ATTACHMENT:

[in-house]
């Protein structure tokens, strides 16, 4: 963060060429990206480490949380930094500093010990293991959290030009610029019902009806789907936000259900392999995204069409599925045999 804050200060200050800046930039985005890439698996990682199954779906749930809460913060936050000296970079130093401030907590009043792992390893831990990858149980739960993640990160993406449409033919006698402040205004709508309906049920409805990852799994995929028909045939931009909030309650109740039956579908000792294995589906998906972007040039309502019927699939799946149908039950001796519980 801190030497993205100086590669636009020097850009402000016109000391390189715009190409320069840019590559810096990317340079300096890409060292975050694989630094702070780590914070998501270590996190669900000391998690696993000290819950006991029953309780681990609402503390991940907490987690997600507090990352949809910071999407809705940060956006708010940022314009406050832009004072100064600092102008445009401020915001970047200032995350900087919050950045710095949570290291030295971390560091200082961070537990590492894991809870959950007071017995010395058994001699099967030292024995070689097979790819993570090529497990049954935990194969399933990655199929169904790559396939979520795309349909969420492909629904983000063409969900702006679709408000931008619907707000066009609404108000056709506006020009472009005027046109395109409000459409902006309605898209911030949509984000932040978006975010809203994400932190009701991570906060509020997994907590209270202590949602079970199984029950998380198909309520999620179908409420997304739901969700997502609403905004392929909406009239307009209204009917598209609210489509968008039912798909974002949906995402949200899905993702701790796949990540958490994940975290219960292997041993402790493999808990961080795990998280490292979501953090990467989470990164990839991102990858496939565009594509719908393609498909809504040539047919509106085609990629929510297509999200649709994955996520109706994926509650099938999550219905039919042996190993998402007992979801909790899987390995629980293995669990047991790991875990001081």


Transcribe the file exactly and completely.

[in-house]
């Protein structure tokens, strides 16, 4: 963060060429990206480490949380930094500093010990293991959290030009610029019902009806789907936000259900392999995204069409599925045999 804050200060200050800046930039985005890439698996990682199954779906749930809460913060936050000296970079130093401030907590009043792992390893831990990858149980739960993640990160993406449409033919006698402040205004709508309906049920409805990852799994995929028909045939931009909030309650109740039956579908000792294995589906998906972007040039309502019927699939799946149908039950001796519980 801190030497993205100086590669636009020097850009402000016109000391390189715009190409320069840019590559810096990317340079300096890409060292975050694989630094702070780590914070998501270590996190669900000391998690696993000290819950006991029953309780681990609402503390991940907490987690997600507090990352949809910071999407809705940060956006708010940022314009406050832009004072100064600092102008445009401020915001970047200032995350900087919050950045710095949570290291030295971390560091200082961070537990590492894991809870959950007071017995010395058994001699099967030292024995070689097979790819993570090529497990049954935990194969399933990655199929169904790559396939979520795309349909969420492909629904983000063409969900702006679709408000931008619907707000066009609404108000056709506006020009472009005027046109395109409000459409902006309605898209911030949509984000932040978006975010809203994400932190009701991570906060509020997994907590209270202590949602079970199984029950998380198909309520999620179908409420997304739901969700997502609403905004392929909406009239307009209204009917598209609210489509968008039912798909974002949906995402949200899905993702701790796949990540958490994940975290219960292997041993402790493999808990961080795990998280490292979501953090990467989470990164990839991102990858496939565009594509719908393609498909809504040539047919509106085609990629929510297509999200649709994955996520109706994926509650099938999550219905039919042996190993998402007992979801909790899987390995629980293995669990047991790991875990001081």